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Afghan girls raise their hands in class
Safe classrooms

Building a brighter future for Afghan children with education

Photo: Andrew Quilty/IRC

There are 62 million children out of school across the world—children without access to the education and training they need to improve their lives. That number is only increasing as millions of refugees are being forced to return to Afghanistan from Pakistan. These displaced families now must rebuild in a country they haven’t seen in decades—for many children, a country they’ve never known at all.

In all, 3.5 million young Afghans are out of school, including 500,000 children of returning and displaced families.

“In returning to Afghanistan, children face enormous barriers accessing education,” says Vicki Aken, Afghanistan country director with the International Rescue Committee (IRC). “Afghan schools are stretched as resources allocated to education cannot keep up with needs, and insecurity makes it dangerous for children to travel long distances to reach existing schools.” 

Supporting returning refugee children

 Afghan boys line up and enter their primary school

Returning children face many obstacles in accessing education. Because Afghanistan lacks passable roads and safe transportation, schools are often inaccessible; those that are quickly become overcrowded. 

The IRC has been working to increase access to education for children affected by the conflict. We built and supported community primary schools for 25,000 students across Afghanistan in 2017. This year, we will set up 400 classrooms in Nangarhar, Kabul, Helmand, Paktia, Logar and Laghman provinces to allow 23,000 more Afghan children to safely access education where they live. 

The IRC programs serve both local and returning children to create inclusive and safe learning environments. We work with communities and the Afghan ministry of education to identify usable buildings and train teachers, typically opening schools in just a few months. These schools eventually will be linked into the national education system.

Ensuring girls go to school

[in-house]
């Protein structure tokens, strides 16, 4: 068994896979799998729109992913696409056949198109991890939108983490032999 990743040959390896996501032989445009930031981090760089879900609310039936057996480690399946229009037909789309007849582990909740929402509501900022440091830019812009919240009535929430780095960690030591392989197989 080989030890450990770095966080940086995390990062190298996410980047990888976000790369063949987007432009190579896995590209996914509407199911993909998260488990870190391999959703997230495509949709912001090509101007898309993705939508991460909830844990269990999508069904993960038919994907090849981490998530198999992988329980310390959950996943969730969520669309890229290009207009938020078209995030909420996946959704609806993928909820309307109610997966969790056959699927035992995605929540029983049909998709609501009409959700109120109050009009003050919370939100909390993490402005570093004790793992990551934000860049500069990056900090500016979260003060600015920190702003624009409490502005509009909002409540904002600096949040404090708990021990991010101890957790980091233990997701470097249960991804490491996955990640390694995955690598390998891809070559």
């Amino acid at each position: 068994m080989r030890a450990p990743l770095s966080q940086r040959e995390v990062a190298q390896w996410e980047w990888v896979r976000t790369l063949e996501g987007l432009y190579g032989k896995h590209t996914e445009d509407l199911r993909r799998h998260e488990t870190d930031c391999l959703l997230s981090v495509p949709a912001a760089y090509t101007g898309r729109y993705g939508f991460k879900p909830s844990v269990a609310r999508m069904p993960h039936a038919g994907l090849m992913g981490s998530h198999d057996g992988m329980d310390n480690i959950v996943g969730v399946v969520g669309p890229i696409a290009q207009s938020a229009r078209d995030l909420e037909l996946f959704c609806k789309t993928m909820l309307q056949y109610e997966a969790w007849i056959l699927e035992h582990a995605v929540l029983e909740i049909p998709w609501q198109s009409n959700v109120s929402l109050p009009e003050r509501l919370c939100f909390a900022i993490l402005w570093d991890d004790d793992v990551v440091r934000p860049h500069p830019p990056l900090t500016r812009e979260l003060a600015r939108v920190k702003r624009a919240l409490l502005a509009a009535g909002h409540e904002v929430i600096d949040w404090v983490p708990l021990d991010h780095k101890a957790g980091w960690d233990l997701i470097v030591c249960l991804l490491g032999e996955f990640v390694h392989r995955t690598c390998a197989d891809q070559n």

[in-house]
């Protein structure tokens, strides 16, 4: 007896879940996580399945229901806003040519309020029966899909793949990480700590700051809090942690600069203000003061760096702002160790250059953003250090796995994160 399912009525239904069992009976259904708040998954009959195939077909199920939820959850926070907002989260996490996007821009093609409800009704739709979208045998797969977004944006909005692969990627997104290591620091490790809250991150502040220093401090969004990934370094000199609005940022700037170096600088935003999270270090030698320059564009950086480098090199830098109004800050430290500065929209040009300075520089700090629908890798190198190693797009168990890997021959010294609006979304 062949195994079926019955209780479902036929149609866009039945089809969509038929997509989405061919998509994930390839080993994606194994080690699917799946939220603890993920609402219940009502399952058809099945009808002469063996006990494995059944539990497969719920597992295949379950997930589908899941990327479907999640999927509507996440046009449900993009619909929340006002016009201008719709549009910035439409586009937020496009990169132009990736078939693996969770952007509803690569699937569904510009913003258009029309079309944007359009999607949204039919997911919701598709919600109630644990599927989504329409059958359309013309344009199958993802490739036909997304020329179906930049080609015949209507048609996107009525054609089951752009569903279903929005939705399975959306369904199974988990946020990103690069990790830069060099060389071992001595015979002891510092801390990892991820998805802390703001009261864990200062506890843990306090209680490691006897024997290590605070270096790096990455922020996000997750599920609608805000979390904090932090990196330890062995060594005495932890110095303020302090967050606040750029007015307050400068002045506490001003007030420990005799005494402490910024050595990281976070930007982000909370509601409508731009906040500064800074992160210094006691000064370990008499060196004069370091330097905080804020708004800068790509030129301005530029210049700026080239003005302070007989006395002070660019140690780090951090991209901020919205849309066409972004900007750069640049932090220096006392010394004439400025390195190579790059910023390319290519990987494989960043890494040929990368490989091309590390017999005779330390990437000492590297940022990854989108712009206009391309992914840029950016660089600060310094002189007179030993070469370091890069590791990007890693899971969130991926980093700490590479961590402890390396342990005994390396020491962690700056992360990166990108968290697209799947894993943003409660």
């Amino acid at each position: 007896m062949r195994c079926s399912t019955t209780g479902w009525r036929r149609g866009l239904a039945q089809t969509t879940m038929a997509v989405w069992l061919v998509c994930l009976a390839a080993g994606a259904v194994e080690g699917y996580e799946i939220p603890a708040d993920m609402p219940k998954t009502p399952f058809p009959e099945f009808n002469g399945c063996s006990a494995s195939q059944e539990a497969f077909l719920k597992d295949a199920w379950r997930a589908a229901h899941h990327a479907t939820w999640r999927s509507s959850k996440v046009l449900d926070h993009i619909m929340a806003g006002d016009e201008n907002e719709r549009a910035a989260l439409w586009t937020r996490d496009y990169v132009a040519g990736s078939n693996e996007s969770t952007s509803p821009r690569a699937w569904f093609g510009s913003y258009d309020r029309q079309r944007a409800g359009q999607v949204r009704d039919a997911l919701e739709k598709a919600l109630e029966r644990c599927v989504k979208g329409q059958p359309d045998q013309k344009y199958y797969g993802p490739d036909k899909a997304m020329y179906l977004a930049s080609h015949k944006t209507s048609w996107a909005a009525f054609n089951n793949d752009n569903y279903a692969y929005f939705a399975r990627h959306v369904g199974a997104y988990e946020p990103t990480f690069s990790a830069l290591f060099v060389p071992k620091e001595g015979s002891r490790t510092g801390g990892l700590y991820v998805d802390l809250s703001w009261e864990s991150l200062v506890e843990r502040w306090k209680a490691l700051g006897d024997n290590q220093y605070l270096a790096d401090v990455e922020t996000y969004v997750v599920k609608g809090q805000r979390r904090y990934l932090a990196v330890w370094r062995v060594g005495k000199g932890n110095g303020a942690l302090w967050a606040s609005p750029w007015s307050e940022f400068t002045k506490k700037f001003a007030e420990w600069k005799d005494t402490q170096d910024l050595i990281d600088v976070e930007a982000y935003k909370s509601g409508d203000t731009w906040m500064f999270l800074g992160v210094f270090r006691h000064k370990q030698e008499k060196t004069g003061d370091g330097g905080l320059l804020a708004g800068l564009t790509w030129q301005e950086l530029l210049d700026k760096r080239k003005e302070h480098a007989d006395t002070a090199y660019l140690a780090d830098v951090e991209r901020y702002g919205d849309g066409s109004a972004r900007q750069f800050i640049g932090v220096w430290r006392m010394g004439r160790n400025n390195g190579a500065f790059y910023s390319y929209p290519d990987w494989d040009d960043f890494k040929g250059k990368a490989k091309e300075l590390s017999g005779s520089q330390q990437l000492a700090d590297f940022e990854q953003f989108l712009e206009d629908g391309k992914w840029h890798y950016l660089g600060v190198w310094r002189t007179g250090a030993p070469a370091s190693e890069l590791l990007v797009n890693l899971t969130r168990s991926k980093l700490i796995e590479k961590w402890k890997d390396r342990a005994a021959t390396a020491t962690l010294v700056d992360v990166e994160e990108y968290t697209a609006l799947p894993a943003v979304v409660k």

An Afghan girl  looks out the window of her home

Even when children have access to schools, stress and trauma keep many from attending. In addition, child labor is rampant, with 15 percent of school-aged children earning an income outside of the home. Girls, in particular, are routinely excluded from education. Many families end girls’ schooling once they reach puberty, pressuring them into early marriage.

Community schools offer the only chance many Afghan girls will have to get an education. Last year, 60 percent of the children the IRC enrolled were girls. To meet the specific needs of these students, the IRC is working to ensure that at least half of teachers we hire are female – and that girls have access to education a safe distance from where they live. Teacher training will include gender-sensitive class-room management and guidance on issues of stress and safety. We are also ensuring that schools have safe girls’ bathroom facilities. 

Afghanistan's education authorities recognize the importance of girls‘ education to the future of the country: The IRC contributed to the country’s recent community-based education policy and will work closely with the Afghan government to ensure girls and boys can learn in safe classrooms.

Overcoming language and cultural barriers

A teacher leads her class in Afghanistan as a girl writes on the board

Returning Afghan children face one further barrier to education. While many attended Afghan schools in refugee camps in Pakistan, they nevertheless face language and cultural barriers in their home country. That’s why the IRC builds school programs around returning children in Dari and Pashto, their native languages. 

“We know that the kinds of stress associated with children in conflict environment damage the brain,” says Andrew Mathew, technical advisor of education with the IRC. “But explicit focus on social and emotional activities can repair that.”

Many returning families have already seen the benefits of community school programs. “Before, our children had difficulties accessing education and overcoming language barriers in public schools,” one refugee mother says, “but now they have education opportunities near to our homes in their mother tongue.”

Nurturing young readers

Boys sitting on the floor listen to their teacher in Afghanistan

Through the Afghan Children Read program, we are working with international development organization Creative Associates International and the United States Agency for International Development (USAID) to build an early-grade reading curriculum for young children attending public and community-based schools.

The five-year program will provide a safe, inclusive and high-quality learning environment for children to improve their reading skills in Dari, Pashto and other languages. It will also establish national early-grade reading assessments to ensure that students are learning at the appropriate pace. 

We already have trained 600 community-based teachers and 4,300 ministry of education staff members and teachers and provided 25,000 storybooks. The Afghan government aims to scale this model across the nation.

Through these emergency education and early reading programs, the IRC is committed to building a brighter future for Afghan children. In the words of returning refugee Amir Jan, whose children attend one of the IRC’s community-based schools, “My dreams are for my children. I wish that they get enough education to settle down well in their lives—I don’t want them to walk in my shoes. I hope they have a bright future.”

Photos by Andrew Quilty/IRC